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Finding God in Unsettled Times: Conference on Ignatian Spirituality

June 29, 2012 through July 1, 2012

The next major conference to be sponsored by The Jesuit Collaborative will be held at Loyola University Maryland in Baltimore, MD, June 29 - July 1, 2012. Major conferences have been held in the past at Fordham University, Fairfield University, and St. Joseph's University.
See the conference page for more details. 

CLICK TO REGISTER ONLINE

Click here for a printable PDF.

30th Annual Cosmos & Creation Conference

Friday, June 8 through Sunday, June 10, 2012

Celia Deane-Drummond, Ph.D., Professor Theology, Notre Dame University.

Please visit http://www.loyola.edu/cosmosandcreation for more details.

Jesuit Historical Sites of Maryland Tour - Friday, May 11

Join us for a tour of the Jesuit historic sites of Maryland to explore the important role the Society of Jesus played in the founding of Maryland during the 17th century on Friday, May 11. The community the Jesuits formed among the settlers and Indians is an interesting and significant component of the religious history of the United States.

Jack Breihan, Ph.D., professor of history, will be your tour guide as you visit St. Ignatius Church, St. Thomas Manor, and St. Clement's Island State Park and Museum. Registration is $35 per person and includes private bus accommodations, breakfast, and lunch.

For more information and to register, please click here.

Download Voyage to Maryland by Fr. Tim Brown, SJ as a companion piece for the tour.

Lunchtime Discussions of Evelyn Waugh's Brideshead Revisited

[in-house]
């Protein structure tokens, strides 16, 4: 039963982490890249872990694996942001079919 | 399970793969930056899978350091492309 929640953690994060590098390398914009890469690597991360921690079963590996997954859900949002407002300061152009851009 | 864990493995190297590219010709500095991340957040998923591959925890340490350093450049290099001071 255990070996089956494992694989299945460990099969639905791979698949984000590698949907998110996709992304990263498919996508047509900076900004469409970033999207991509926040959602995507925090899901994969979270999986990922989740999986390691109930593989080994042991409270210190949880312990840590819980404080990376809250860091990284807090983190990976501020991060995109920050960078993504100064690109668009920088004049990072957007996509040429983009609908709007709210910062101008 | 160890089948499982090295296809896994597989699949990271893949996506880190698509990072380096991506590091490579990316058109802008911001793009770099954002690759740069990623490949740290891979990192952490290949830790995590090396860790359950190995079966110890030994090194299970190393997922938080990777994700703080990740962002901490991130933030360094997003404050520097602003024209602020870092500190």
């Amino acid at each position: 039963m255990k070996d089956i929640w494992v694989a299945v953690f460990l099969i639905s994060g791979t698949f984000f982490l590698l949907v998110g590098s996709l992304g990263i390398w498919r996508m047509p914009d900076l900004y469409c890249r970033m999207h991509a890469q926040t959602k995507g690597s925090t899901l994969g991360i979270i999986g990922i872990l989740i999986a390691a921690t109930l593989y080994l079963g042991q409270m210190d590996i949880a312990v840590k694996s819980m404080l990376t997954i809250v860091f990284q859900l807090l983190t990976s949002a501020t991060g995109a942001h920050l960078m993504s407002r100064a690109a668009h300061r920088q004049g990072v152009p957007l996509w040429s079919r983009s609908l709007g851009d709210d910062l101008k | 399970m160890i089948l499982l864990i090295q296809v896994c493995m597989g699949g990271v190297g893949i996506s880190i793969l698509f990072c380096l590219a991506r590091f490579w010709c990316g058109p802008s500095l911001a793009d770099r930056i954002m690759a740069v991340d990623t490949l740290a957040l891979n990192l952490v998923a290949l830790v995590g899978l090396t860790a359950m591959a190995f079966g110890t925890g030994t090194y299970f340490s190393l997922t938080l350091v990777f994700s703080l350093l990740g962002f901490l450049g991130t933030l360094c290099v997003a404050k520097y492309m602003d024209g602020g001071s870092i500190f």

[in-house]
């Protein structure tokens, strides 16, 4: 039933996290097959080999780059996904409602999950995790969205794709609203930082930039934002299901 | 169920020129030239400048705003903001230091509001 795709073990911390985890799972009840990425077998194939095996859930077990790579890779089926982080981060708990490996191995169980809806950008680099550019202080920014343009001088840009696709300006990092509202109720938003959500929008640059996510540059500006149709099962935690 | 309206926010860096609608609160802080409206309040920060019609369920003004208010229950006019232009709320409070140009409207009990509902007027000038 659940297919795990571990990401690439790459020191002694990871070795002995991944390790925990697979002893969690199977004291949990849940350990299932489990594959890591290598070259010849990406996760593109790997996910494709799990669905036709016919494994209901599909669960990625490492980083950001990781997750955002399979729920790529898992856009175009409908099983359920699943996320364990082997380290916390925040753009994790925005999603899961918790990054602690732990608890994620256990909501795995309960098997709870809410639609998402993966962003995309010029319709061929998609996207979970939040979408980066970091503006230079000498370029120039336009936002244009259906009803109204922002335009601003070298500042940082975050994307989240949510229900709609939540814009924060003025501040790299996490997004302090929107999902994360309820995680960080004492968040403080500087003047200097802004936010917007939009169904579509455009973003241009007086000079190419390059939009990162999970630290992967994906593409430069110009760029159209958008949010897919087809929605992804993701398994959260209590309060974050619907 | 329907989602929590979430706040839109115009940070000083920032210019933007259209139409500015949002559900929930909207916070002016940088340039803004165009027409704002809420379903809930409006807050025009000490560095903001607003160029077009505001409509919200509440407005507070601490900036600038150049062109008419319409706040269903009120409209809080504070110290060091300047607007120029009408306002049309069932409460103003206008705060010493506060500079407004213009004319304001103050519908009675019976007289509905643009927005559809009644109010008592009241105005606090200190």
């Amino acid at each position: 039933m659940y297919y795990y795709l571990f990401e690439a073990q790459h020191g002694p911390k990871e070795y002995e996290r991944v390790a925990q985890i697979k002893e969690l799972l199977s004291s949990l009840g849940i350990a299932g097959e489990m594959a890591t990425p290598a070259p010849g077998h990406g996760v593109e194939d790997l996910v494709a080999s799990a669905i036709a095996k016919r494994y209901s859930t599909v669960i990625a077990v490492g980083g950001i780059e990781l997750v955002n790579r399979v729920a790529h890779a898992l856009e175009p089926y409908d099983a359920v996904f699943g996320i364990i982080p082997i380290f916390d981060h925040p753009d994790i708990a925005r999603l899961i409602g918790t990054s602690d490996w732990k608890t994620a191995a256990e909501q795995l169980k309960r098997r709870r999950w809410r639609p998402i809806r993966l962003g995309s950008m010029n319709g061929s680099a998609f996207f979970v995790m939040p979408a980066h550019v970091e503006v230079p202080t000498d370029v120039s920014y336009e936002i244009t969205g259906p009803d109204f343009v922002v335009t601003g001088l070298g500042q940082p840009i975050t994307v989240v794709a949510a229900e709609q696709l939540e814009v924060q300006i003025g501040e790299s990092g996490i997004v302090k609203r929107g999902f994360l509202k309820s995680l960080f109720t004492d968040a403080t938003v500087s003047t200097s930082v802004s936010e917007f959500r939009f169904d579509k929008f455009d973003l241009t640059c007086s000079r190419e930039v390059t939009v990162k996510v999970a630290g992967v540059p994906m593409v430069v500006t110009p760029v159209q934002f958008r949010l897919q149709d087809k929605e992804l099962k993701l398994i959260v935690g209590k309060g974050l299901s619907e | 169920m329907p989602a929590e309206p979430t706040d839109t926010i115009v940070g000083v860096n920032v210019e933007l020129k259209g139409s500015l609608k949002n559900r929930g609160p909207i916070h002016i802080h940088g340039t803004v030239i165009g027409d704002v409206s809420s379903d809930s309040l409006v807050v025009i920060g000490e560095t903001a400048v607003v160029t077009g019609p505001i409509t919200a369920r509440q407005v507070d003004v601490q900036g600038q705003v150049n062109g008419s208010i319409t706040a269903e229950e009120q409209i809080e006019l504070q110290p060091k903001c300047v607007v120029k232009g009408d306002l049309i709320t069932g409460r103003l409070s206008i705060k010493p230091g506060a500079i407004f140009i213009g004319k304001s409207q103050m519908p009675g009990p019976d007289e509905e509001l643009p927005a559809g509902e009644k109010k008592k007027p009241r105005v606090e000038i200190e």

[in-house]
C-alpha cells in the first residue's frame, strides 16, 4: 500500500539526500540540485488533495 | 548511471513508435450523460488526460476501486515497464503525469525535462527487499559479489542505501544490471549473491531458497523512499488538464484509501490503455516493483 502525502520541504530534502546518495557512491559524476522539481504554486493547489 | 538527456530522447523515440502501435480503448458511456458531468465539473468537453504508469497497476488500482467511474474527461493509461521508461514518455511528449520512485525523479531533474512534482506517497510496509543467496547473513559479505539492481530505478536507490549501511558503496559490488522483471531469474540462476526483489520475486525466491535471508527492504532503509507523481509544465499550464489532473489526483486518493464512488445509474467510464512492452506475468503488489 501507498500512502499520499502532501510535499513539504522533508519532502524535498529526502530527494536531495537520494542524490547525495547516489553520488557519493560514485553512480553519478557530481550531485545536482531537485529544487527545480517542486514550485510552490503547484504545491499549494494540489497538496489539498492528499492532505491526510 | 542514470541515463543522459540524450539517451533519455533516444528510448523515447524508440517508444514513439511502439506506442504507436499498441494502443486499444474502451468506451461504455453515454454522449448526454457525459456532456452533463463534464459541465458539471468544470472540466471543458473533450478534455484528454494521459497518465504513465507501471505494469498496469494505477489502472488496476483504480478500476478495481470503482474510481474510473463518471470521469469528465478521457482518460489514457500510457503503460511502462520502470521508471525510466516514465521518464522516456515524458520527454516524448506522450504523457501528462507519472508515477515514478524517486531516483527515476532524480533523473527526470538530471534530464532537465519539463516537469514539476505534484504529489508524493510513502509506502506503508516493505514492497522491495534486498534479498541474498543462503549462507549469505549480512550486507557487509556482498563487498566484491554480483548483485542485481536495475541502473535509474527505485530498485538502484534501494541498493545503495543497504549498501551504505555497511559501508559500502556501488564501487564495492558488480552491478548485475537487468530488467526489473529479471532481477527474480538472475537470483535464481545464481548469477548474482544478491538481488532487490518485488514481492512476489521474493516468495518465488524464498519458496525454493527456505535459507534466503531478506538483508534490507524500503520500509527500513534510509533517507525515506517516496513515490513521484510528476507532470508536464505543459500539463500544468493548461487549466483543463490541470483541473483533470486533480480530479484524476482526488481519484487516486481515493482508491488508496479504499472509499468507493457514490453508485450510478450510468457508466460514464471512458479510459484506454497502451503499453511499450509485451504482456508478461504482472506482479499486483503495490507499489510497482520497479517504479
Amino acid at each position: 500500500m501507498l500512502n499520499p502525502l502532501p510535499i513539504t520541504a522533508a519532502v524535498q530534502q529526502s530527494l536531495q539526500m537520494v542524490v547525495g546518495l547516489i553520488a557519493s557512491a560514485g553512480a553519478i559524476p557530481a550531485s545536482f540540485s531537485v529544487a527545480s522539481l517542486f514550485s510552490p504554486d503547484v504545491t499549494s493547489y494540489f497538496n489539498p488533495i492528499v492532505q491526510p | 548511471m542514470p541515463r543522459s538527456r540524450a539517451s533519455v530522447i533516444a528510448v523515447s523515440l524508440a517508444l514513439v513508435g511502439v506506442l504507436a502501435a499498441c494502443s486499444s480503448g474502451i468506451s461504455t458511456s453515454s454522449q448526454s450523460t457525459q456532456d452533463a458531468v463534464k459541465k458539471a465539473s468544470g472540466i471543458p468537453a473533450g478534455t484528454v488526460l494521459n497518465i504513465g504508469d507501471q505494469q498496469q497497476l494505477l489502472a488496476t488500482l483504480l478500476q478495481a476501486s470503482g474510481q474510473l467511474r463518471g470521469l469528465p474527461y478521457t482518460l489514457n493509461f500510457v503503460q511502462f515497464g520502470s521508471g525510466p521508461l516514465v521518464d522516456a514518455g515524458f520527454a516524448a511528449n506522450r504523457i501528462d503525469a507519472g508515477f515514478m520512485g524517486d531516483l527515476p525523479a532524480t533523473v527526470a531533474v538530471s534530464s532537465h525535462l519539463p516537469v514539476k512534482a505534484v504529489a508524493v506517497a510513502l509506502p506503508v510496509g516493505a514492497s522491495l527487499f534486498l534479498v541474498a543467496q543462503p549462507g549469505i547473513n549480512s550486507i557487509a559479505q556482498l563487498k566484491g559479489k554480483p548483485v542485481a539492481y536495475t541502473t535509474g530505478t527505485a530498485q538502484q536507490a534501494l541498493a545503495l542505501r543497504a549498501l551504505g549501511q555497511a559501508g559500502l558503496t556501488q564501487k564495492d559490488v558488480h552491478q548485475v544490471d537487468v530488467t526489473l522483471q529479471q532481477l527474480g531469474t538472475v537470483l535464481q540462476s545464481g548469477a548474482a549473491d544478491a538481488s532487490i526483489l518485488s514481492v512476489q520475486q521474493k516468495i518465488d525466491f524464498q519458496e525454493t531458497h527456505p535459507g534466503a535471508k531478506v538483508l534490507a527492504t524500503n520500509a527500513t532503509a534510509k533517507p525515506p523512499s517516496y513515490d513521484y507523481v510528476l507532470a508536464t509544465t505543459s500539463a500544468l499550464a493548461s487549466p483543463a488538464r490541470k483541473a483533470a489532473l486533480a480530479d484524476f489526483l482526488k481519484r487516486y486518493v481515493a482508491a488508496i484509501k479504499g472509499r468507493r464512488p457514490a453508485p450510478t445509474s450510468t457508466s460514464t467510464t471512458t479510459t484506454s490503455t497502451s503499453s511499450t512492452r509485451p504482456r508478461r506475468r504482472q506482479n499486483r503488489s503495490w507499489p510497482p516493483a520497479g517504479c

This semester’s topic for our lunch discussions is the much loved novel by Waugh, Brideshead Revisited. Many are likely familiar with the British television series from the `80’s which lovingly recreated the book for screen.

The novel is most basically about the fate of Catholicism in the modern era but is also a heady mix of class, family, love, decay and betrayal. Amidst the drama of the book, Waugh mediates on social and political ideas connected to property, place, individualism, sexuality, art, capital, land, community, and opportunity.

We shall have three meetings this spring.

  • March 1: Brian Murray, Writing Department, on the Catholic literature of Waugh’s period. He’ll set up the context of the book. College Center 107
  • March 20: John Peck, Philosophy Department, on the Catholic ideas present in the novel. College Center 105
  • April 24: Graham McAleer, Philosophy Department, on the relationship of the book to Catholic social thought. College Center 105

Email Graham McAleer with your interest (gmcaleer@loyola.edu) so he can buy the books and send a copy to you in advance. As in previous years, discussion leaders introduce basic themes/background but then invite open discussion.

All sessions start at noon and conclude round 1:15. Lunch is served.

Hope you can make it! If you have questions, please email Graham McAleer (gmcaleer@loyola.edu)